2.4.1 Temperature, pressure and metamorphism
- Metamorphism is the isochemical (no elements added or removed) process where rocks are changed by heat and/or pressure.
Metamorphism may result in:
- destruction of fossils, beds, sedimentary structures
- hardening of rock
- change in colour
- alignment of minerals
- growth of new minerals
- As temp increases, rate of metamorphic reactions also increases because many chemical reactions need heat to occur.
- Higher temp increases the rate at which ions diffuse between minerals.
- Pore pressure-pressure exerted by fluids between grains in a porous rock which speeds up reactions as water helps ion exchange.
- Load pressure-weight of overlying rocks, physically brings minerals into contact with each other.
- Tectonic pressure-rocks undergo folding or faulting and high pressures are exerted.
Contact metamorphism: occurs adjacent to igneous intrusions --> increase temp in surrounding country rock, produces metamorphic aureole, temperatures are high, pressure is low, minerals are not aligned.
Burial metamorphism: medium-high pressure, low temperature, affects rock buried by weight of overlying sediments, occurs at subduction zones (where sea floor sediments and basalts are buried)
Regional metamorphism: affects larger areas than contact metamorphism, low-high pressure, low-high pressure at convergent plate margins, results from subduction or continental collision, minerals have preferred alignment, occur in the cores of fold mountain belts.
2.4.2 Identifying regional metamorphic rocks
Foliation: the texture in metamorphic rocks formed by the preferred alignment of flat, platy minerals. Foliated rocks are produced by regional metamorphism.
Slaty cleavage: texture in fine grained rocks formed by low grade regional metamorphism. Platy minerals recrystalise perpendicular to the direction of stress apllied, so the rock splits into thin sheets.
FOLIATED ROCKS PRODUCED BY REGIONAL METAMORPHISM
2.4.3 Identifying metamorphic rocks
UNFOLIATED ROCKS PRODUCED BY CONTACT/REGIONAL METAMORPHISM
2.4.4 Metamorphic textures
Slaty cleavage- will split into thin sheets along cleavage planes, occurs in fine grained rocks formed by low grade regional metamorphism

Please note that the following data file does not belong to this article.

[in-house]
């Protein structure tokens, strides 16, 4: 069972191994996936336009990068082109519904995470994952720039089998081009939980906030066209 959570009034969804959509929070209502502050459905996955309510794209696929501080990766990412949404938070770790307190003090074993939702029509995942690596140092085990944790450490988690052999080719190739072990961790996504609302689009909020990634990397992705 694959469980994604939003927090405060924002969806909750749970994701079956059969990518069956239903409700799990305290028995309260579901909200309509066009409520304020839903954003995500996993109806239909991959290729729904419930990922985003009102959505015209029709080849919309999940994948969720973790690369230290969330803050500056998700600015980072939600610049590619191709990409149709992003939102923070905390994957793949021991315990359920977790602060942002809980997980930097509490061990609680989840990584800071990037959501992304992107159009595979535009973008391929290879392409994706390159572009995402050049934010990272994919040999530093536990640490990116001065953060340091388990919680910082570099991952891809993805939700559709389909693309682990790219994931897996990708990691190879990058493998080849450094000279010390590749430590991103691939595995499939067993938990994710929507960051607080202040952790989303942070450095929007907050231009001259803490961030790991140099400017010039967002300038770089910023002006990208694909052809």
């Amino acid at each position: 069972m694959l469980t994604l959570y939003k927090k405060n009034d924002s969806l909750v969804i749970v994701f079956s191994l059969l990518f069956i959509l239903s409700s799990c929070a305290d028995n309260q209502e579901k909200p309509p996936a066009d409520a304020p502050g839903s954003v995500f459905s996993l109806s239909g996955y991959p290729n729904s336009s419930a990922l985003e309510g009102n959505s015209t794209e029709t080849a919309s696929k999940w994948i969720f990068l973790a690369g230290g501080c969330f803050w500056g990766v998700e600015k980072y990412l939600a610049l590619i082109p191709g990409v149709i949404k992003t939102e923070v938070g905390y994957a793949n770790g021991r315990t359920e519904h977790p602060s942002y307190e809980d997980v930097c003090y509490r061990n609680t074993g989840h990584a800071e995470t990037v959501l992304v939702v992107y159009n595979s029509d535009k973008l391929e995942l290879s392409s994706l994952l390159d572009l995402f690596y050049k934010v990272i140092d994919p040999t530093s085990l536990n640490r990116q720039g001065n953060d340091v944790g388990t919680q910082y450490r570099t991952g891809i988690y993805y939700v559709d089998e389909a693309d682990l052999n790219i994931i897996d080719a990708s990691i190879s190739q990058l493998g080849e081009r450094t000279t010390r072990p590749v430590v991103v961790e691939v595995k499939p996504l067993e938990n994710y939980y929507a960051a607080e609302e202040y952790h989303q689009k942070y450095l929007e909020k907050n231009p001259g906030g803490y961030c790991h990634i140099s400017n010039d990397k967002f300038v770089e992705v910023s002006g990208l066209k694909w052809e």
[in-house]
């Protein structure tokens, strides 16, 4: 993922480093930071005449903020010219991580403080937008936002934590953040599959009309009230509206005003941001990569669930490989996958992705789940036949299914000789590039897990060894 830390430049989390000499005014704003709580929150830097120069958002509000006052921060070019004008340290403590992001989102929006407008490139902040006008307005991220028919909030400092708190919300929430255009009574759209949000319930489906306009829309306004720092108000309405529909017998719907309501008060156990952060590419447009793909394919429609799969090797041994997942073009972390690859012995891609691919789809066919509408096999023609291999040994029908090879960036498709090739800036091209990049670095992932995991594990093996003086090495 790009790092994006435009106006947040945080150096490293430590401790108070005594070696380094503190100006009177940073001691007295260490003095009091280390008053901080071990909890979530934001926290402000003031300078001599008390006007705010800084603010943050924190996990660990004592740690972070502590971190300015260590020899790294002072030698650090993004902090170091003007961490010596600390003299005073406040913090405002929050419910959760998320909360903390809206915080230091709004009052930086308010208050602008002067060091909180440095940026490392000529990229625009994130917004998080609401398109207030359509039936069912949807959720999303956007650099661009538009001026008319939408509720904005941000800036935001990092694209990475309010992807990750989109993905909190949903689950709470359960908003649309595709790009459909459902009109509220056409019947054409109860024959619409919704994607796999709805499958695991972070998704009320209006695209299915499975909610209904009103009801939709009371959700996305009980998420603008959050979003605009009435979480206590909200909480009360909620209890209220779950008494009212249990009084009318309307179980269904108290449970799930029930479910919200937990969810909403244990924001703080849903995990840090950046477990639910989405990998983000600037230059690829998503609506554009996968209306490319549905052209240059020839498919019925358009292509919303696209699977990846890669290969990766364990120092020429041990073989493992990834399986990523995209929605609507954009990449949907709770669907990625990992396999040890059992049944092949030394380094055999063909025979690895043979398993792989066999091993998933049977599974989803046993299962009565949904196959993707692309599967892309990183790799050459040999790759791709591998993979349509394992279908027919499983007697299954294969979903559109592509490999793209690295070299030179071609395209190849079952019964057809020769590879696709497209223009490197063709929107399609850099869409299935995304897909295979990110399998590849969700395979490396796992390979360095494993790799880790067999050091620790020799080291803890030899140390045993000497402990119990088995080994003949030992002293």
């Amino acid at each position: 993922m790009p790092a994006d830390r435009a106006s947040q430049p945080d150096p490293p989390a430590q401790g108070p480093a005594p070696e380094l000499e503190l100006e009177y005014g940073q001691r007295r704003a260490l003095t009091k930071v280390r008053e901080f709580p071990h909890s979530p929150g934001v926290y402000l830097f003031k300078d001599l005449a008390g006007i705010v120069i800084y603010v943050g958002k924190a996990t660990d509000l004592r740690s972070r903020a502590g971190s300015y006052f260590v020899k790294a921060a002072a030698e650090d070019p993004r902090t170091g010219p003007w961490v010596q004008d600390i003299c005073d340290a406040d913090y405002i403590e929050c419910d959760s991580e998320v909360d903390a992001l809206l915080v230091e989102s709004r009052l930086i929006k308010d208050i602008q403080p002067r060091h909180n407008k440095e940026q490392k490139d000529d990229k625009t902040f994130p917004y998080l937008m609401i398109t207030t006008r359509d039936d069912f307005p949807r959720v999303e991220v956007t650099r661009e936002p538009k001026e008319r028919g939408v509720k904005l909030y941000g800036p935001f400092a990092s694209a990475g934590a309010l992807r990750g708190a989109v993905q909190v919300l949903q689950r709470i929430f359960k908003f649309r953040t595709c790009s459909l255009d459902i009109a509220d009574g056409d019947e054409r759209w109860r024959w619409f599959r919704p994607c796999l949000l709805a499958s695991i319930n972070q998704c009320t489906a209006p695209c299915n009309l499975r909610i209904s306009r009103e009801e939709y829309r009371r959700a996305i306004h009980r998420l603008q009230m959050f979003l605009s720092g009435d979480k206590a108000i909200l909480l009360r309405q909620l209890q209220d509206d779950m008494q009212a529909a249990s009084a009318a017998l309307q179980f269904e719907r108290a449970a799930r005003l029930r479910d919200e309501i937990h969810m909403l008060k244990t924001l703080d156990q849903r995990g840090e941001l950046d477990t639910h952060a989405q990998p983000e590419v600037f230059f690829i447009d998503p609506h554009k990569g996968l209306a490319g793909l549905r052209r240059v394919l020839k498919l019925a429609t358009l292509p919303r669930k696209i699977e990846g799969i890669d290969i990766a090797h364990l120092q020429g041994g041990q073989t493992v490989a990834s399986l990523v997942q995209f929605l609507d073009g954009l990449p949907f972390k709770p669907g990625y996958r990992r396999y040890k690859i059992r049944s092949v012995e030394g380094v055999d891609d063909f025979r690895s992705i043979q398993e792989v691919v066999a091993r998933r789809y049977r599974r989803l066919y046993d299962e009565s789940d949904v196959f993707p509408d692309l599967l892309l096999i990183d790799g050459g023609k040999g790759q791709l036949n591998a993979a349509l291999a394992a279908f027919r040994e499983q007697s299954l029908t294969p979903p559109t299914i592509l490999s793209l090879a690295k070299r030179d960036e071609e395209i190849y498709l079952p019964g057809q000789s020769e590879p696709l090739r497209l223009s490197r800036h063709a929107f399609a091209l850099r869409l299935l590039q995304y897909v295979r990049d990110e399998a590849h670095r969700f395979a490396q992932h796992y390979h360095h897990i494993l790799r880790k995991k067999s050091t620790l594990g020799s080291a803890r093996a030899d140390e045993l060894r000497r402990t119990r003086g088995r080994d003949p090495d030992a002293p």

- Can only form in rocks with platy minerals like clay minerals, chlorite, micas.
- Minerals become aligned at 90 degrees to the direction of maximum pressure.
- It may be at any angle to bedding, but is usually parallel to axial planes of folds.
- Cannot occur in rocks with rounded grains, such as quartz in sandstones.
Schistosity- found in schists (medium grained rocks formed by regional metamorphism), results from the alignment of flat and platy mineral at 90 degrees to direction of maximum pressure, light coloured muscovite mica is in thin paralled bands, shiny appearance.
Gneissose banding- found in gneisses (coars grained rocks formed by R.M), formed when light and dark minerals are separated into bands.
Porphyroblastic texture- occurs in regional and contact metamorpic rocks, porphyroblasts are large crystals that grow during metamorphism and are surrounded by a finer grained groundmass.
Granoblastic texture- an unfoliated texture formed by thermal metamorphism, randomly orientated, equidimensional crystals, eg marble, quartzite.
2.4.5 Contact metamorphism 1
Metamorpic aureole: region surrounding an igneous intrusion where country rocks have been recrystallised and changed by heat from the intrusion.
Shale- depends on distance (temp) from intrusion
- close to contact with intrusion, temps are high so high grade metamorphism occurs. Shale is recrystallised to form hornfels.
- further away, heat is less intense-medium grade metamorphism-->andalusite.
- outer part of aureole, temps are lower so there is some recrystallisation-low grade metamorphism-->spotted rock.
Factors controlling metamorphic aureoles:
- volume of magma-larger intrusion cool slower-->wide aureole
- temp of magma-higher temps cool slower-->wide aureole
2.4.6 Contact metamorphism 2
Metamorphic aureole-thermal gradient, index minerals:
- index mineral are metamorphic minerals. They indicate the metamorphic grade.
- In C.M biotite is the low grade mineral found in spotted rocks.
- the Al2SiO5 polymorph andalusite indicateds medium grade-found in andalusite rich rocks.
- sillimanite (Al2SiO5 polymorph) indicated high grade-found in hornfels.
- An increase in grade represents a thermal gradient.
Polymorph: mineral that has the same composition but occurs in different crystal forms.